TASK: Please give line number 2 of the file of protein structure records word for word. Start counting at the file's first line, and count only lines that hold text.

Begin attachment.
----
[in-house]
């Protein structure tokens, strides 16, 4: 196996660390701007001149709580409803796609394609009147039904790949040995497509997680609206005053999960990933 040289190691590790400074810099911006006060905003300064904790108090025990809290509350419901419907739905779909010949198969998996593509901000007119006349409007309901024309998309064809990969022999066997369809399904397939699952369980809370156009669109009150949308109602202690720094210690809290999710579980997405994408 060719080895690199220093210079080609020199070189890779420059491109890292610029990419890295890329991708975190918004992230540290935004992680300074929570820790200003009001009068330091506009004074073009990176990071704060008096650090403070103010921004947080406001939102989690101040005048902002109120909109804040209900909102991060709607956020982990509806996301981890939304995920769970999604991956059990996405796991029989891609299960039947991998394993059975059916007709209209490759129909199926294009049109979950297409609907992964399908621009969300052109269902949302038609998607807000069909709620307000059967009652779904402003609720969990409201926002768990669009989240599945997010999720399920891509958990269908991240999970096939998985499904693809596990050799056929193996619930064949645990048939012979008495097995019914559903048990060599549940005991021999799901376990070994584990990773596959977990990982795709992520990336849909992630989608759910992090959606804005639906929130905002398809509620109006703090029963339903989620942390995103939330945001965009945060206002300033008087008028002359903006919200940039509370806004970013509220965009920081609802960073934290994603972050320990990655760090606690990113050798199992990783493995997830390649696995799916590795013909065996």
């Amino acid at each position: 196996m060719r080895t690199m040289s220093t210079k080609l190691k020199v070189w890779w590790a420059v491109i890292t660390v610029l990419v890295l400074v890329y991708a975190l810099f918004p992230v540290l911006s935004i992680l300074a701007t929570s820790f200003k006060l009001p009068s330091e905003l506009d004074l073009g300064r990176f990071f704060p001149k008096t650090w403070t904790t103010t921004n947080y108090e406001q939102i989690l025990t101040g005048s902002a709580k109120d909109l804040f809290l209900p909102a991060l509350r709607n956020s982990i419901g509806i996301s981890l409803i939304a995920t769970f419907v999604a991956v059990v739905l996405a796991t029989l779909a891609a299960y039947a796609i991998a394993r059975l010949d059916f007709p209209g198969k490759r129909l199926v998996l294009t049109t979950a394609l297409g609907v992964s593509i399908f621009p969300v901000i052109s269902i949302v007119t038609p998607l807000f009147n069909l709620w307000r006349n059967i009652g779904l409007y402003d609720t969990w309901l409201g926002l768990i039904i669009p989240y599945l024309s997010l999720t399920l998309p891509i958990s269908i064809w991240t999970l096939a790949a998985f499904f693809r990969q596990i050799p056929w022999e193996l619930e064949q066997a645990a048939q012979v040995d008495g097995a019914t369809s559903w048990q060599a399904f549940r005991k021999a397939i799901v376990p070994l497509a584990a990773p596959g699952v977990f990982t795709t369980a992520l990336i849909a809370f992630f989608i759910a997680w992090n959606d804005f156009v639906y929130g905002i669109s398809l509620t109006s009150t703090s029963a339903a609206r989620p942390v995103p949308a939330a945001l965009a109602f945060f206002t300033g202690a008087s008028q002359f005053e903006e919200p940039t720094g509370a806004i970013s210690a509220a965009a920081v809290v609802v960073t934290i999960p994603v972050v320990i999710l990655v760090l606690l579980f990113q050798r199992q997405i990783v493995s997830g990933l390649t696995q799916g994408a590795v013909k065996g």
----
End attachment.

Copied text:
């Protein structure tokens, strides 16, 4: 196996660390701007001149709580409803796609394609009147039904790949040995497509997680609206005053999960990933 040289190691590790400074810099911006006060905003300064904790108090025990809290509350419901419907739905779909010949198969998996593509901000007119006349409007309901024309998309064809990969022999066997369809399904397939699952369980809370156009669109009150949308109602202690720094210690809290999710579980997405994408 060719080895690199220093210079080609020199070189890779420059491109890292610029990419890295890329991708975190918004992230540290935004992680300074929570820790200003009001009068330091506009004074073009990176990071704060008096650090403070103010921004947080406001939102989690101040005048902002109120909109804040209900909102991060709607956020982990509806996301981890939304995920769970999604991956059990996405796991029989891609299960039947991998394993059975059916007709209209490759129909199926294009049109979950297409609907992964399908621009969300052109269902949302038609998607807000069909709620307000059967009652779904402003609720969990409201926002768990669009989240599945997010999720399920891509958990269908991240999970096939998985499904693809596990050799056929193996619930064949645990048939012979008495097995019914559903048990060599549940005991021999799901376990070994584990990773596959977990990982795709992520990336849909992630989608759910992090959606804005639906929130905002398809509620109006703090029963339903989620942390995103939330945001965009945060206002300033008087008028002359903006919200940039509370806004970013509220965009920081609802960073934290994603972050320990990655760090606690990113050798199992990783493995997830390649696995799916590795013909065996």